Getting Around In China

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Whether you are traveling in mega-cities or trekking through the rural areas of China; you may be surprised by a few things when trying to get from point A to point B. Good planning and thinking ahead will help smooth out the process of traveling in China, but patience and trusting your driver are essential to getting anywhere efficiently.

The first thing to remember is that the drivers of Chinese buses, trains, and taxis sincerely want to get you where you are going. After 5 months in China and riding multiple taxis, buses, and trains I can attest to the honesty, sincerity, and desire of drivers to do their job well. It is rare that anyone will purposefully make you feel unsafe, uncomfortable or scared.

The following is a brief overview of 4 methods of travel in China:

Taxis – 

2014-01-03 15.38.23It is hard to avoid taxis if you are traveling in China. At some point you will find yourself in a taxi and there are some things to consider beforehand. The first thing about Chinese taxis is that there are no seat belts in the back (if you refuse to travel without your seatbelt you won’t get very far in a taxi)… no one wears seat belts unless they are going through a checkpoint or think the police are ahead (this concept may be more common in rural China). The second oddity you might notice is that the back left door does not open from the inside. I believe this is a safety precaution and designed to keep people from stepping into traffic. Regardless, it is a reality that I don’t think about much anymore; but was slightly confusing the first time.

Some of the best drivers I have ever seen sat behind the steering wheel of a beat up taxi in China. Sitting in the back seat with no seatbelt can be an adventure, but the taxi drivers’ ability to swerve in and out of cars, bicycles, scooters, and pedestrians is astounding. I have seen 2 accidents in the last 5 months: One involving a tuk tuk that got hit and was underneath a taxi (possibly a serious injury involved); the other was a minor fender-bender on the highway.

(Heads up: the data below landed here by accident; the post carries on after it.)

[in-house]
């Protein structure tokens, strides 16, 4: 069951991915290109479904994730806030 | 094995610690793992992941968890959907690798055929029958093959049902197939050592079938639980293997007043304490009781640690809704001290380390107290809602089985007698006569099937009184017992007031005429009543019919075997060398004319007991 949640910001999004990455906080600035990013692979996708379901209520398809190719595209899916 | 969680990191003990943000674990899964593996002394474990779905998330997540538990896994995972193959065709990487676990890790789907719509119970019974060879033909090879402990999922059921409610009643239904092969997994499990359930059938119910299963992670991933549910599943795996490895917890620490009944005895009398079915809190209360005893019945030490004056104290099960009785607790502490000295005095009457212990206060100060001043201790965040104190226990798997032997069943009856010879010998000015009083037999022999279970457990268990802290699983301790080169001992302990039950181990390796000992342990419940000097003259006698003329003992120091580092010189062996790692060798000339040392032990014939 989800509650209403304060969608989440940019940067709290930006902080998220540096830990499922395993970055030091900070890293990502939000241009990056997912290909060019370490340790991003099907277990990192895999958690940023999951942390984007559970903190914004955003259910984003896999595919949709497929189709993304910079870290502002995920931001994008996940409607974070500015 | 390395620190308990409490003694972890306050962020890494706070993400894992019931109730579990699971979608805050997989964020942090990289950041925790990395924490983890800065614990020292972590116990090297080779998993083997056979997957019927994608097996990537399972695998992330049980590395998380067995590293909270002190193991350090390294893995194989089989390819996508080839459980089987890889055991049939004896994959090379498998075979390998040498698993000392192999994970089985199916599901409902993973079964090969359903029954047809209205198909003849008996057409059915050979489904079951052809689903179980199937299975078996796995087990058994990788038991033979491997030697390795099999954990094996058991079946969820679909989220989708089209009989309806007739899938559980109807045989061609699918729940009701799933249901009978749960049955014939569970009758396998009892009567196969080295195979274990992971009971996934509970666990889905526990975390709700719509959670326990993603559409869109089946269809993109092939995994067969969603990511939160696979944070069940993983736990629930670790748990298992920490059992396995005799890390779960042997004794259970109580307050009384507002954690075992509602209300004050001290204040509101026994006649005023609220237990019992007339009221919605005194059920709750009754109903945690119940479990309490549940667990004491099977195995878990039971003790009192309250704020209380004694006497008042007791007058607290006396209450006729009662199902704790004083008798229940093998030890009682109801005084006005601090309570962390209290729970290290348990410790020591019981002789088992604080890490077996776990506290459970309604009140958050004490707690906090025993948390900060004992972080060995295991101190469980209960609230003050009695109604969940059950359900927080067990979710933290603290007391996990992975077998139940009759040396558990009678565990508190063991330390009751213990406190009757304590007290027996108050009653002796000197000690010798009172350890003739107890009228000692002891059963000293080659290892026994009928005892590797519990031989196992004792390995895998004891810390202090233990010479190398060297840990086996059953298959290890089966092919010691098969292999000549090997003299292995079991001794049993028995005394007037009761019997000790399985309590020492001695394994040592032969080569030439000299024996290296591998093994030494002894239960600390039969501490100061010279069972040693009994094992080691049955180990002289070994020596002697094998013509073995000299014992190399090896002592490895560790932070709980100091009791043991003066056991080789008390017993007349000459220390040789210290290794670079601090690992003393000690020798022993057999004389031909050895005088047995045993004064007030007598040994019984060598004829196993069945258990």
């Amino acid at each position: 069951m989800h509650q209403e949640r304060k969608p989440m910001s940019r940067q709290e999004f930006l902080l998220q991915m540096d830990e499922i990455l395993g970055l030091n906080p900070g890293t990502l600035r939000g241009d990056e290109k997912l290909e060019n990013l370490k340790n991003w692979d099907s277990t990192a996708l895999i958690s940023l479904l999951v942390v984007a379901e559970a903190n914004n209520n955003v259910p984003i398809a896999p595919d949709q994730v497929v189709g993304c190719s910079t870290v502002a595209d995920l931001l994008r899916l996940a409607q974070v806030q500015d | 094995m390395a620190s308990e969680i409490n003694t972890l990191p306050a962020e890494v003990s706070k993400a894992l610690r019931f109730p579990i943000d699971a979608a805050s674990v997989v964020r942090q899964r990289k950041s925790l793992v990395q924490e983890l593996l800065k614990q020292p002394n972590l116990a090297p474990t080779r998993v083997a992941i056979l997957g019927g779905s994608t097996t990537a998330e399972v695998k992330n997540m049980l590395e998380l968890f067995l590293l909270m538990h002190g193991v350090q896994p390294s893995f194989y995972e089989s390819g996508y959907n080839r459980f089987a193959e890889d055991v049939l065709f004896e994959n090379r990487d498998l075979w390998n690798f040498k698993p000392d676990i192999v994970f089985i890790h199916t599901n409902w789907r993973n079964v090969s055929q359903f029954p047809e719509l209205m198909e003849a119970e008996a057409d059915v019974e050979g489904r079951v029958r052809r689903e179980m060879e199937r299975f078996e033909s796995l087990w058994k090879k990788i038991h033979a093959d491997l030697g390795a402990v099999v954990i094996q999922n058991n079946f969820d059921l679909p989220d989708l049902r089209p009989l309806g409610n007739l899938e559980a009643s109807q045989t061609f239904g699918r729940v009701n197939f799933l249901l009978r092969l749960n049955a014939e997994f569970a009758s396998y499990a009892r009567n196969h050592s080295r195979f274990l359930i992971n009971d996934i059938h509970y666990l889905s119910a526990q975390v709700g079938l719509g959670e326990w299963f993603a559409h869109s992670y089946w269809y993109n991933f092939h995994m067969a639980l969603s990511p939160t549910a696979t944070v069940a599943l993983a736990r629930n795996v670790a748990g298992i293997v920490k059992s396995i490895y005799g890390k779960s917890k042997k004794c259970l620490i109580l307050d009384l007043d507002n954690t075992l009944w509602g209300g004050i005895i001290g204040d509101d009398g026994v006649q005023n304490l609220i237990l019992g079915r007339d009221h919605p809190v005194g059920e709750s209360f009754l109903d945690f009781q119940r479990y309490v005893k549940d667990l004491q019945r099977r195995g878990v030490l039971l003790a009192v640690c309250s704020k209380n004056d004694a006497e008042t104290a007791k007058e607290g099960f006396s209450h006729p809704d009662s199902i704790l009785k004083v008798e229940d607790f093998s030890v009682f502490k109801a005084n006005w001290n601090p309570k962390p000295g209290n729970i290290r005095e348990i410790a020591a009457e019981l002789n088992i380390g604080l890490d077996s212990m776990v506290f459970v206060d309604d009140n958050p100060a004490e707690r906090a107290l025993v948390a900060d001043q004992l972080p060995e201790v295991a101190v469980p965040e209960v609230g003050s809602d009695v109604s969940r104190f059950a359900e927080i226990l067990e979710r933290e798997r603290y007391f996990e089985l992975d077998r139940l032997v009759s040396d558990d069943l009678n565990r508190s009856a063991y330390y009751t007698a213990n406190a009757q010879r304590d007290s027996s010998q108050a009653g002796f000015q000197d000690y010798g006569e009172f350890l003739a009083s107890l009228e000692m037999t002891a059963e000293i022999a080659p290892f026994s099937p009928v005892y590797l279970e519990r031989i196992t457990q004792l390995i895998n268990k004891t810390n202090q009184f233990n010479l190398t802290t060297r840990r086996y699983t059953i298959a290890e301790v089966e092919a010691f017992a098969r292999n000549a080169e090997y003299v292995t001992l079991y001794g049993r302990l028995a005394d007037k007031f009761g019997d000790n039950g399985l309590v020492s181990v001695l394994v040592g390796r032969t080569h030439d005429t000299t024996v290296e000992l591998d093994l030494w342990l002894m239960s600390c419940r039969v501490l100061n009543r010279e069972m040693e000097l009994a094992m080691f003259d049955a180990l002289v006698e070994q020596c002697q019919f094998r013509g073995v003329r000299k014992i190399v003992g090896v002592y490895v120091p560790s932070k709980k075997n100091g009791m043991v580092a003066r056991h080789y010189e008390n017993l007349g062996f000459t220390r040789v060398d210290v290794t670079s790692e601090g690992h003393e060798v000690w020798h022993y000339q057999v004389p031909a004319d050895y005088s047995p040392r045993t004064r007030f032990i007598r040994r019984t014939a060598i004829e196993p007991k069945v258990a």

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All-in-all I believe that driving in China is actually safer than the streets back home because of 2 things:

  1. People in China share the road… A common taxi ride may involve driving into oncoming traffic, horns every few seconds, and extremely close calls with pedestrians and bicycles; but road rage is almost non-existent (shockingly) and people accept the flow with the chaos, rather than fight against it.

If your taxi driver wants to use the shoulder of oncoming traffic to pass a semi he will honk, without thinking twice and then go. The semi may move to the right a bit, cars going the opposite direction may move into their shoulder, and your taxi driver will do the same if anyone else is trying to pass or get by him. Picture the traffic like pushing your cart through a grocery store aisle… you are free to go anywhere you want, but people naturally gravitate to the right as a general rule.

  1. Traffic is slower and no one assumes the person in front of them will do anything predictable. Someone may stop in the middle of the road, swerve across oncoming traffic to make a left turn, or back up when they pass their destination. Nothing is predictable and so, everyone drives defensively. It honestly works!